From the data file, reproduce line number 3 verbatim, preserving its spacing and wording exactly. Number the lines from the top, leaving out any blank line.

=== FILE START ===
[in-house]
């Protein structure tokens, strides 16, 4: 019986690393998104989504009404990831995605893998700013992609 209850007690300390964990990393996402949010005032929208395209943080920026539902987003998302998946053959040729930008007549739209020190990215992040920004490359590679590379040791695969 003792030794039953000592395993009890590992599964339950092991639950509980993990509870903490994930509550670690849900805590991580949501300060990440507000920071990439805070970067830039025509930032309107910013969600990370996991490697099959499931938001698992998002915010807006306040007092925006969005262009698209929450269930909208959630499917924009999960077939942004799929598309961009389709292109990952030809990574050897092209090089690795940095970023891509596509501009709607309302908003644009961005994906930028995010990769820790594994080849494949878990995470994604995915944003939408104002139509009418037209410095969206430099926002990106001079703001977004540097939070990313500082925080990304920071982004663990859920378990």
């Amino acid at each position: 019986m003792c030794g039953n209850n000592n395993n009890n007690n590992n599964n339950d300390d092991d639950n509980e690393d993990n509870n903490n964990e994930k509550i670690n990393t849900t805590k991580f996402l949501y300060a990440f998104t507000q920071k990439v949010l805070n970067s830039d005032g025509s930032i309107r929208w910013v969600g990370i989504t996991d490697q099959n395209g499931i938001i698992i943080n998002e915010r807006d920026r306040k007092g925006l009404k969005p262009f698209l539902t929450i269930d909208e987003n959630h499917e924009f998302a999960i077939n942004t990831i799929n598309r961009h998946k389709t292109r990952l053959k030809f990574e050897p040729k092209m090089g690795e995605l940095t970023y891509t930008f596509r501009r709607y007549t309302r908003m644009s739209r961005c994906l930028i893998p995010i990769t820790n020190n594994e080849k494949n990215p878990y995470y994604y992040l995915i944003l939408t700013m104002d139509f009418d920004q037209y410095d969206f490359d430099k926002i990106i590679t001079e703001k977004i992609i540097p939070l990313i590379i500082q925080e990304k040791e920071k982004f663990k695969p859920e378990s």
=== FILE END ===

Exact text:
């Amino acid at each position: 019986m003792c030794g039953n209850n000592n395993n009890n007690n590992n599964n339950d300390d092991d639950n509980e690393d993990n509870n903490n964990e994930k509550i670690n990393t849900t805590k991580f996402l949501y300060a990440f998104t507000q920071k990439v949010l805070n970067s830039d005032g025509s930032i309107r929208w910013v969600g990370i989504t996991d490697q099959n395209g499931i938001i698992i943080n998002e915010r807006d920026r306040k007092g925006l009404k969005p262009f698209l539902t929450i269930d909208e987003n959630h499917e924009f998302a999960i077939n942004t990831i799929n598309r961009h998946k389709t292109r990952l053959k030809f990574e050897p040729k092209m090089g690795e995605l940095t970023y891509t930008f596509r501009r709607y007549t309302r908003m644009s739209r961005c994906l930028i893998p995010i990769t820790n020190n594994e080849k494949n990215p878990y995470y994604y992040l995915i944003l939408t700013m104002d139509f009418d920004q037209y410095d969206f490359d430099k926002i990106i590679t001079e703001k977004i992609i540097p939070l990313i590379i500082q925080e990304k040791e920071k982004f663990k695969p859920e378990s």